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This previous week, I was busy working with my DP on a pilot. He was busy shooting on various flash based media from XDCAM Blu Rays, XDCAM EX SxS, and SD cards off the GoPro cams. However, before I even began the edit, I sat down with my DP to discuss workflows to reduce confusion in post. This is something that I believe is crucial if given the opportunity.

Initially, we discussed possible workflows, as he would be dumping the footage off to a Macbook Pro. However, because of the complexity of the shoot, and time constraints, I suggested a simple copy and paste, forgoing my usual workflow recommendations. All that would be required is to simply copy the media onto a drive without any labeling, and pass it along to me. I would then have the freedom to transcode, and label with my own personal preferences. This was a suggestion I would soon later regret.

Once I received the footage, I began transcoding the footage and ingesting it. During this process I realized there was some footage missing, and worse some of the XDCAM footage would not import. Upon further inspection I realized that at some point my DP had unintentionally re-labeled the folder containing the metadata, creating an issue on import.

The folder had been accidentally re-named “Tej”, instead of the traditional main XDCAM folder labeled “BPAV”. By re-naming the folder back, I was able to log the footage. However, it did take several attempts as the metadata seemed to be corrupted from the re-naming of the folder. Luckily, this was the only folder like this, due to my previous conversation with my DP about not naming files, and simply copying them. I found no other issues with the XDCAM footage.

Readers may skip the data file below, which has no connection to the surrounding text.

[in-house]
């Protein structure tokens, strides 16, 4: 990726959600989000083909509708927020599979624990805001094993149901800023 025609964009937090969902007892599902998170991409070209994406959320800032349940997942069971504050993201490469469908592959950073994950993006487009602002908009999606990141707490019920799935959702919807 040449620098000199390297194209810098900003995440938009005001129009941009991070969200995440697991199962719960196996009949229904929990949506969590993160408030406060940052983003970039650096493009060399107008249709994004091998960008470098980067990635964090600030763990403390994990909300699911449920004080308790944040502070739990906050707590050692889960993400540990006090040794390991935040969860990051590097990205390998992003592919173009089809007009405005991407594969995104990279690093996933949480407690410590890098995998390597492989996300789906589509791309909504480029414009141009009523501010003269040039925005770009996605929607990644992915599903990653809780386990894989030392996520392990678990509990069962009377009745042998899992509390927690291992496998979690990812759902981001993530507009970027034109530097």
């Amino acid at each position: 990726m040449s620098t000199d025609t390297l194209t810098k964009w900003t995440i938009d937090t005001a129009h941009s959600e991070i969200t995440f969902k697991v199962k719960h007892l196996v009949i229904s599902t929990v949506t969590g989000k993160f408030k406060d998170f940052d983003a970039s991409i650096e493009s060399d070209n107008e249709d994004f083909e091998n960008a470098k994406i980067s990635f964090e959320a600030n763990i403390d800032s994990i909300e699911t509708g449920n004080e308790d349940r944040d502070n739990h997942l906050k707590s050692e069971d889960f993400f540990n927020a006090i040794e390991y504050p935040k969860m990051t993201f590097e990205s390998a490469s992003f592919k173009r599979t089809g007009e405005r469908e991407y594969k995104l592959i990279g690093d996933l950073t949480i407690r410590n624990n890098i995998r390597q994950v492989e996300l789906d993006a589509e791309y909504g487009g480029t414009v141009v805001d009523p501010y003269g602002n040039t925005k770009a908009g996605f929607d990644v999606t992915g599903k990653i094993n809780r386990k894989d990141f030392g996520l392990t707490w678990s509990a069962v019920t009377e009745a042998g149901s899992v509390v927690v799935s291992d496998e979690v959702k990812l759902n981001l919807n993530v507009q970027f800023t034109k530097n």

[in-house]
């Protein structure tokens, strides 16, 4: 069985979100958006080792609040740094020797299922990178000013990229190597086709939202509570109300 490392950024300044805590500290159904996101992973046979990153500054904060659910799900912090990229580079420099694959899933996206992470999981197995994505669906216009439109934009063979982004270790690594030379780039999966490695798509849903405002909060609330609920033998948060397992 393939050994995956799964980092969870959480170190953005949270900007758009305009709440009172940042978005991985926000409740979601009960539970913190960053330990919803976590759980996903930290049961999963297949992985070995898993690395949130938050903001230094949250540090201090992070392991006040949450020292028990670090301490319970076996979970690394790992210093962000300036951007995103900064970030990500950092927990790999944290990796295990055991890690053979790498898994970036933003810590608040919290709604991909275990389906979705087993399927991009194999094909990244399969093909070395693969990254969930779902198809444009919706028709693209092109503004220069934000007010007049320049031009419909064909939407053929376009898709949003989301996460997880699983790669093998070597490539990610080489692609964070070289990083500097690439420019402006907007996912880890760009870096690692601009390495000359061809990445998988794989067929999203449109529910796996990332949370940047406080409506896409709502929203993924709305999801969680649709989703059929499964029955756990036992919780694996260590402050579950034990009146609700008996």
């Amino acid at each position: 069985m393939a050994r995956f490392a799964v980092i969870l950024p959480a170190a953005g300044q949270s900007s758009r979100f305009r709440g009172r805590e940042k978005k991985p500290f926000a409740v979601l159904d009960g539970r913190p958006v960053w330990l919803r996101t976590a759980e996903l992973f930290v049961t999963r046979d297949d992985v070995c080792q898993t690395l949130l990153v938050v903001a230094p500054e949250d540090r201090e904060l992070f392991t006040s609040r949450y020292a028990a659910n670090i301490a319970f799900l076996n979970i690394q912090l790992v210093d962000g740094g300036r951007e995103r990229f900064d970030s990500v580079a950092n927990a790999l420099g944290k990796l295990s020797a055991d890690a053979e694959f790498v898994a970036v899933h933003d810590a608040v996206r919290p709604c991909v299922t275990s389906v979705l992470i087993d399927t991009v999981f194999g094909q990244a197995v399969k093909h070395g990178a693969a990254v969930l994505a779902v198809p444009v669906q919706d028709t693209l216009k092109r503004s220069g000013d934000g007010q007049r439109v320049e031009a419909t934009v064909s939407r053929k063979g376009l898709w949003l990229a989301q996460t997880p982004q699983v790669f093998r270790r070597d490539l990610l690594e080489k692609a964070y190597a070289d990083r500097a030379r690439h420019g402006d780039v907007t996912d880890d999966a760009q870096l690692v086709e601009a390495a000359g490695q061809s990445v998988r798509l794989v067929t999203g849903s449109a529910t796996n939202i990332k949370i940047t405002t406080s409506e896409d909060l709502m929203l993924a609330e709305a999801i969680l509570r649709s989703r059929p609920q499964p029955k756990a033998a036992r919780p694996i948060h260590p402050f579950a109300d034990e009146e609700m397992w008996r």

Now that the problem was rectified, I then began cutting again. While working late into the wee hours of the morning, I realized there was some B-roll I had requested was missing. I immediately thought to myself it must be another re-named folder. I began by looking through each folder on the drive just to be sure, and there I discovered a folder within another folder marked “untitled”. Note: If you create a folder on a Mac, and not label it immediately, it automatically defaults to “Untitled Folder”. Within this folder I found the B-Roll I was looking for. I thought to myself this is really one of those days!

Now this by no means is my DP’s fault, it is simply a result of our agreed workflow of simply copying folders over without any labels. This was a good learning experience for me as I was under a VERY tight time line, and did not have time to waste looking through folders for footage. The advantage of working this way gave me the ability to set up the clips the way I wanted, and prevented the bulk of the XDCAM footage from being lost. However, as you can see it also had a down side, of time being wasted searching for footage.

Learning from the mistake, we created another workflow that was not an elaborate post-production process for my DP , and yet organized enough for me to find the footage in a timely manner. By simply creating a folder marked with Date, Camera, and then dumping the footage in there, we would both be happy.

The moral is if you are given the opportunity to discuss with your DP the media management, then your really should. But remember they are not editors, and you can not expect them to understand everything about your workflow in post. However the simplest route may also not be the best route. You both need to come up with a solution that satisfies you both, and does not introduce more issues in either production or post – production. If you rush into the simplest route you may end up having just one of those days.

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